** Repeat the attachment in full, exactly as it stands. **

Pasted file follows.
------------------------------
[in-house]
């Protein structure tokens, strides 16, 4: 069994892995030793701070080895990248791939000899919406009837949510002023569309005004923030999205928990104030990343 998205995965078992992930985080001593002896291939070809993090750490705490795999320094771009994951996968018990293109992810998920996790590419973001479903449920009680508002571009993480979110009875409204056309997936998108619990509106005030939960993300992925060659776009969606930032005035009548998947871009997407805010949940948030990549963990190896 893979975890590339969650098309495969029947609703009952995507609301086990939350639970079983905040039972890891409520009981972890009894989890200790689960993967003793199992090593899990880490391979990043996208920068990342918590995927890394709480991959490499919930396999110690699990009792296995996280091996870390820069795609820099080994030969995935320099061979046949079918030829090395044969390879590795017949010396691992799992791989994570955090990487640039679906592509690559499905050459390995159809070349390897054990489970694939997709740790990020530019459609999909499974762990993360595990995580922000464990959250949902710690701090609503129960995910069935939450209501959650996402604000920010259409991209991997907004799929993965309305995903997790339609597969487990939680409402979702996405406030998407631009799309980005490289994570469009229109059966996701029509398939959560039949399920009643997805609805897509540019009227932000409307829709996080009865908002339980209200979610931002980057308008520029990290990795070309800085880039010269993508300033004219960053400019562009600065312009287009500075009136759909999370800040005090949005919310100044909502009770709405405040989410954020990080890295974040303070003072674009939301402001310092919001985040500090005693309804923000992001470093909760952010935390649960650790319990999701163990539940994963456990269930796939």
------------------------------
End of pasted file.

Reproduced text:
[in-house]
């Protein structure tokens, strides 16, 4: 069994892995030793701070080895990248791939000899919406009837949510002023569309005004923030999205928990104030990343 998205995965078992992930985080001593002896291939070809993090750490705490795999320094771009994951996968018990293109992810998920996790590419973001479903449920009680508002571009993480979110009875409204056309997936998108619990509106005030939960993300992925060659776009969606930032005035009548998947871009997407805010949940948030990549963990190896 893979975890590339969650098309495969029947609703009952995507609301086990939350639970079983905040039972890891409520009981972890009894989890200790689960993967003793199992090593899990880490391979990043996208920068990342918590995927890394709480991959490499919930396999110690699990009792296995996280091996870390820069795609820099080994030969995935320099061979046949079918030829090395044969390879590795017949010396691992799992791989994570955090990487640039679906592509690559499905050459390995159809070349390897054990489970694939997709740790990020530019459609999909499974762990993360595990995580922000464990959250949902710690701090609503129960995910069935939450209501959650996402604000920010259409991209991997907004799929993965309305995903997790339609597969487990939680409402979702996405406030998407631009799309980005490289994570469009229109059966996701029509398939959560039949399920009643997805609805897509540019009227932000409307829709996080009865908002339980209200979610931002980057308008520029990290990795070309800085880039010269993508300033004219960053400019562009600065312009287009500075009136759909999370800040005090949005919310100044909502009770709405405040989410954020990080890295974040303070003072674009939301402001310092919001985040500090005693309804923000992001470093909760952010935390649960650790319990999701163990539940994963456990269930796939």